Monday, January 5, 2015

Our connection to Nature

                                                                                    photo by Morning Bray Farm

Dave and I listen to the Thomas Jefferson Hour on North Dakota Public Radio. It is a weekly conversation with President Thomas Jefferson and then a conversation with Clay Jenkinson, the Jeffersonian scholar who channels Jefferson. It is always a fascinating program, either for the history we learn or for the political questions discussed.

Yesterday morning, Thomas Jefferson told the story of a Christmas when as a young man  he slept in the attic of a friend's house. Water dripped through the roof and ruined his pocket watch and the rats carried off his garters and some sheet music. Jefferson commented that although it was unfortunate that those things happened, they weren't unusual, the people of that time were closely connected to Nature.

Today, most urban and suburban people have lost that connection to nature, but in some ways, rural people haven't.  We certainly don't have leaks in the ceiling of our bedroom or rats carrying off articles of clothing. But we do interact with nature on a daily basis. Someone has to feed and water the sheep no matter what the temperature or wind chill. The radio announcers have been warning against going outside all day because of dangerous cold, but we walked the dog and went for a run. This evening, because there was a full moon and the sky was clear, we dressed in our warmest clothes, took a thermos of cocoa adulterated with Grand Marnier, and sat out in the yard to watch the moon rise over the hills and the trees.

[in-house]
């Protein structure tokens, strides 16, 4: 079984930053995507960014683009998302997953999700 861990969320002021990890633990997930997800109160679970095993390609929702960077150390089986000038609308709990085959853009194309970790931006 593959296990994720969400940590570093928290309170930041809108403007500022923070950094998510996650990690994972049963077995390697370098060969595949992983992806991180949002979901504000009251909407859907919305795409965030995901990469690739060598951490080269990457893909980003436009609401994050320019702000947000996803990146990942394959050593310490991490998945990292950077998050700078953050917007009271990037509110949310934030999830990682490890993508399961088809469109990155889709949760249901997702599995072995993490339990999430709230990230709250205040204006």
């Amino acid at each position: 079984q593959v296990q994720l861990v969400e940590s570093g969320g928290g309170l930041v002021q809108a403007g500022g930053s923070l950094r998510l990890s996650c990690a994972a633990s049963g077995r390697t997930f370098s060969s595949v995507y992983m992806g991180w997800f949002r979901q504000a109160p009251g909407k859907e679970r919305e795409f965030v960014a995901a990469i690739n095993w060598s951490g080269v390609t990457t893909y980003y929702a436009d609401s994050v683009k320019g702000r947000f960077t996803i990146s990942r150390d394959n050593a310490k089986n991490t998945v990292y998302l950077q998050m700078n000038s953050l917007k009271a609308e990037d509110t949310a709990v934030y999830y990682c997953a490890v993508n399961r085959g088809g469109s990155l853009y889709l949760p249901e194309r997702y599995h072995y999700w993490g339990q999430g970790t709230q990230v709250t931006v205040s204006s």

We set a timer to remind ourselves to go outside because even in the midst of nature, we often don't really see what's happening beyond the walls of the house. As we sat, just around the corner from the bite of the wind, we relaxed, sipped cocoa and chatted. We discussed possibilities for the section of field that has been too wet the last few summers. We tried to figure out exactly where the moon would show through the trees, and we appreciated the light mist in the air - a low, fast traveling cloud that dissipated just as the moon rose. Then we admired the view -  the golden globe of the moon shining through stark, black trees, and were thankful for our connection to Nature.

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